Coates draws our attention to the body, and specifically, the black male body, again and again in the work. At the very end of the book, he momentarily moves from the human body to the physicality of the Earth, pointing out that the plunder of both has been driven by Dreamers—those who believe in the certainty of the American dream. Dreamers miss what the dream has built on—the crushing of others, and of African Americans in particular. Coates tells his son, “Once, the Dream’s parameters were caged by technology and by the limits of horsepower and wind. But the Dreamers have improved themselves, and the damming of seas for voltage, the extraction of coal, the transmuting of oil into food, have enabled an expansion in plunder with no known precedent. And this revolution has freed the Dreamers to plunder not just the bodies of humans but the body of Earth itself. . . . Something more fierce that Marcus Garvey is reading on the whirlwind” (150-51).
I’ve thought of Between the World and Me many times, every day really, since I read it. I think of it not only in regards to the Black Lives Matter movement, but also as the refugees and migrants stream into Europe from Macedonia, Serbia, and other parts of the Middle East and Africa. Recent reports about the ways in which human-made climate change will make such crises much worse cause me circle back to Coates’s own linking of Dreamer’s denial about race, plunder, and environmental change. While I in no way wish to conflate structures of race and environment, there is something about the ways those who benefit from different types plunder share: a refusal to see what is in front of them.
Owning “it,” be it white privilege, or the ways in which humans are contributing to climate change, is not easy. It’s not easy because doing so means we can’t just keep on keeping on. It means once we see what’s there, we have to act. To be clear, this is not written in a tone of self-righteousness; instead in a place that sits between terrible despair, and a collective call to try something different.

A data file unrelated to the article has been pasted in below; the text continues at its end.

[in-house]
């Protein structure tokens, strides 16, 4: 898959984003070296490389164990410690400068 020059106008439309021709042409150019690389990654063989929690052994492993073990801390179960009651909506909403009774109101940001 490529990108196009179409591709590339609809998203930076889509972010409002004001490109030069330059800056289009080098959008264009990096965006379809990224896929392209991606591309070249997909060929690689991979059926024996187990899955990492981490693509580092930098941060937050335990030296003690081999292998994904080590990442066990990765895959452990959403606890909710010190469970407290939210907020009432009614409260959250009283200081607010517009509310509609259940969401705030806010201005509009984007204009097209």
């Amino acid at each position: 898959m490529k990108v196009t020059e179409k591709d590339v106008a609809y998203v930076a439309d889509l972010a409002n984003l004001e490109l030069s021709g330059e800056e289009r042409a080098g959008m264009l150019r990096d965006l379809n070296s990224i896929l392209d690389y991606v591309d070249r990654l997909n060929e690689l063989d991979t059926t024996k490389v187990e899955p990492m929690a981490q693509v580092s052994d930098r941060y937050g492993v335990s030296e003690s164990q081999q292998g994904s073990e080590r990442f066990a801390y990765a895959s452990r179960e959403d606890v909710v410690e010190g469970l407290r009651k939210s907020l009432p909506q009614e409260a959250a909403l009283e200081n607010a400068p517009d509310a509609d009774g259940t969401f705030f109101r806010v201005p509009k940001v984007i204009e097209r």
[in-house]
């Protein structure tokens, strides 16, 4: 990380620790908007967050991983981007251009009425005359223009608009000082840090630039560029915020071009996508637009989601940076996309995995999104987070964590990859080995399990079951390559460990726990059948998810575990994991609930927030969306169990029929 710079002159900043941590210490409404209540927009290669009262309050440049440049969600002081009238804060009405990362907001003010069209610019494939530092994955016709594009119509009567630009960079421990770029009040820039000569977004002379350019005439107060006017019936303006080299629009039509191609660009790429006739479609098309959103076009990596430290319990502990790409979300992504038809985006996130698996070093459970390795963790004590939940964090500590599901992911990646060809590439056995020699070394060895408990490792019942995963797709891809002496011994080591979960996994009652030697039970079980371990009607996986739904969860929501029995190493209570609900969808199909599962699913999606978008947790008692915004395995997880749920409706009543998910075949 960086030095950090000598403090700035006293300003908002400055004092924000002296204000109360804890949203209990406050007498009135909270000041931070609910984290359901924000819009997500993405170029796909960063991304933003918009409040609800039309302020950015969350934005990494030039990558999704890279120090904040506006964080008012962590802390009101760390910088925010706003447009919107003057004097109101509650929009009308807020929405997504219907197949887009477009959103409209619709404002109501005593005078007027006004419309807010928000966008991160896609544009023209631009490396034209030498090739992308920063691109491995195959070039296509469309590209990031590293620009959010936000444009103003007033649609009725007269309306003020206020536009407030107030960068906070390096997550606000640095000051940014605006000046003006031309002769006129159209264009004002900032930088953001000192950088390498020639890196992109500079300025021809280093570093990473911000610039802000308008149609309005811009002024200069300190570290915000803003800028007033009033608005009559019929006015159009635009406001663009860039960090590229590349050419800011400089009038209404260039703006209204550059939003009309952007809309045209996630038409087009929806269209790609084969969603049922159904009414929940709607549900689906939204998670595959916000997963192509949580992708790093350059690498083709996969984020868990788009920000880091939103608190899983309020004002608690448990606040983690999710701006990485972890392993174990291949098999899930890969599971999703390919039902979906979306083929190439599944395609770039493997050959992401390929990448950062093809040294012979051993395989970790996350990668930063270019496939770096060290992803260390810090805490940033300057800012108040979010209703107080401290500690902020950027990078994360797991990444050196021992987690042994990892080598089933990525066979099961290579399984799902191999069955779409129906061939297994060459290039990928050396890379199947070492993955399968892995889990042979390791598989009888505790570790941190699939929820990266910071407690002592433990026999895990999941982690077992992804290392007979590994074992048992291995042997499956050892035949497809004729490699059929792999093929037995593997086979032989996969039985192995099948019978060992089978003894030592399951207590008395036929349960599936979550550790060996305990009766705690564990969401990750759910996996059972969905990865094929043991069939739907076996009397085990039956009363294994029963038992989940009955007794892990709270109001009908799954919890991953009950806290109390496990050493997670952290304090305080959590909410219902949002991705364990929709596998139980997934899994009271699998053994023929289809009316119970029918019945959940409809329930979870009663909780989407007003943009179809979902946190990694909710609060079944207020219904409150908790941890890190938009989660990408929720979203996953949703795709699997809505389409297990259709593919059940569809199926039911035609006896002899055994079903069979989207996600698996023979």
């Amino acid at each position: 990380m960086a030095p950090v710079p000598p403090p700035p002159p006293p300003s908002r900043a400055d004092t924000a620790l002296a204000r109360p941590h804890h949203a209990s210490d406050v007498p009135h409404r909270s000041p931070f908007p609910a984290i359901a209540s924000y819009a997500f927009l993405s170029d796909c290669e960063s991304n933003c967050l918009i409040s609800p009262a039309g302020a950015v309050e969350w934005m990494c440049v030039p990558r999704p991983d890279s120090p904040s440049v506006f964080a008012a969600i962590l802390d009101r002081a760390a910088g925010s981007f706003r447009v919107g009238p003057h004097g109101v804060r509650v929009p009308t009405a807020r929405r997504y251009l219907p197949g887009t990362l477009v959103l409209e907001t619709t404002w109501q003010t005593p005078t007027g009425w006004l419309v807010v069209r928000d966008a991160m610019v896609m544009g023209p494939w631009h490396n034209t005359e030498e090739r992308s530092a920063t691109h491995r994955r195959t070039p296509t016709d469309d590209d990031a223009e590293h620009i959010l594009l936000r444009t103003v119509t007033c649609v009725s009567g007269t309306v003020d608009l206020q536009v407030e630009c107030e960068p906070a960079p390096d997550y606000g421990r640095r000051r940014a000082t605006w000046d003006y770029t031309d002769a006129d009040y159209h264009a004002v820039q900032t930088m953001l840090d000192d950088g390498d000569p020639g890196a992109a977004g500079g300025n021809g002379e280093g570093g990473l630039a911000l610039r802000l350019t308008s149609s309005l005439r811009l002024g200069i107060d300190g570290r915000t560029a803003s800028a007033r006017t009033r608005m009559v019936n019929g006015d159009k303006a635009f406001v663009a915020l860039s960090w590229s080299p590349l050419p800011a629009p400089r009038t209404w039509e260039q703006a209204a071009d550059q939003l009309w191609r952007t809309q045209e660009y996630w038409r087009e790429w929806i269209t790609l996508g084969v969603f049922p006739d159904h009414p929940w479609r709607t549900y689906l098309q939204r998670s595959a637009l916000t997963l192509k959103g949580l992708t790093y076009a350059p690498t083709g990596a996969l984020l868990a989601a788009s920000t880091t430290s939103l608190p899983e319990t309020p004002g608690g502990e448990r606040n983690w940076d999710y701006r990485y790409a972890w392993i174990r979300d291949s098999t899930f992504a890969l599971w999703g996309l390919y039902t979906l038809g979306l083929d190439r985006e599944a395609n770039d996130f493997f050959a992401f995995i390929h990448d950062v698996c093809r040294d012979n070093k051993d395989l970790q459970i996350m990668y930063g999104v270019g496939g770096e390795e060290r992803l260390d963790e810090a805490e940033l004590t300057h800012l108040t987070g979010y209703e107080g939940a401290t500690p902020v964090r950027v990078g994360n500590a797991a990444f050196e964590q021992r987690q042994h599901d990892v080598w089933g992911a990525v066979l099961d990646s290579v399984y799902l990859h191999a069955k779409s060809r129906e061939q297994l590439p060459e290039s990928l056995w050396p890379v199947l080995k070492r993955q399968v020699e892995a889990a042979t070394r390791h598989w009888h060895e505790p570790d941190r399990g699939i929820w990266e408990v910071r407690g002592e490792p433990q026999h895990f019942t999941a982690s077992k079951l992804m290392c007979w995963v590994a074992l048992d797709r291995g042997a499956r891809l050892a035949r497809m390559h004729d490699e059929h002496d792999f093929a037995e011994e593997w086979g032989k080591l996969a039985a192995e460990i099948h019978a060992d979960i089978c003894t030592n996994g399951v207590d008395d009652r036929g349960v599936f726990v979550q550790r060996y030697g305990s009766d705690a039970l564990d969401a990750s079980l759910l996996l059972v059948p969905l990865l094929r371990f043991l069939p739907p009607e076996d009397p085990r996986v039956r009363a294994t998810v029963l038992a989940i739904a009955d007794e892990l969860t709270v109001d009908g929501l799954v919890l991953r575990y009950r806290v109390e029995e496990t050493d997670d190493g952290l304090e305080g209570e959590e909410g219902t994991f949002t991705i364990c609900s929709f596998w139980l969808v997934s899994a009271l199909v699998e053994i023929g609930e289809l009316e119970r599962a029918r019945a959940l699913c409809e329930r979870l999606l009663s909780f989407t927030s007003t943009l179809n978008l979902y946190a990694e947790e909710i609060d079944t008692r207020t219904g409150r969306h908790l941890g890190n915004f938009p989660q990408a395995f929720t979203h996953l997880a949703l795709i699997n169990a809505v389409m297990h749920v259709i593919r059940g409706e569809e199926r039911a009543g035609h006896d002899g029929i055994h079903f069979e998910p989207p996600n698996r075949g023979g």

In the 1980s, college students across the country were active in getting their universities to divest from South Africa. This summer, Columbia University became the first university to divest from private prison companies. One of the students involved in the movement told CNN, “the private prison model is hinged on maximizing incarceration to generate profit.” A spokesperson from Columbia explained the university’s decision, noting, “This action occurs within the larger, ongoing discussion of the issue of mass incarceration that concerns citizens from across the ideological spectrum” and “the decision follows … thoughtful analysis and deliberation by our faculty, students, and alumni.”
Maybe Coates did not finish his book by offering his own plan for “what to do,” because it is our job to help pick up that load, to start doing the doing, to face what is in front of us, to own it, and to act. Despair, I’ve come to find, doesn’t really seem to get us very far.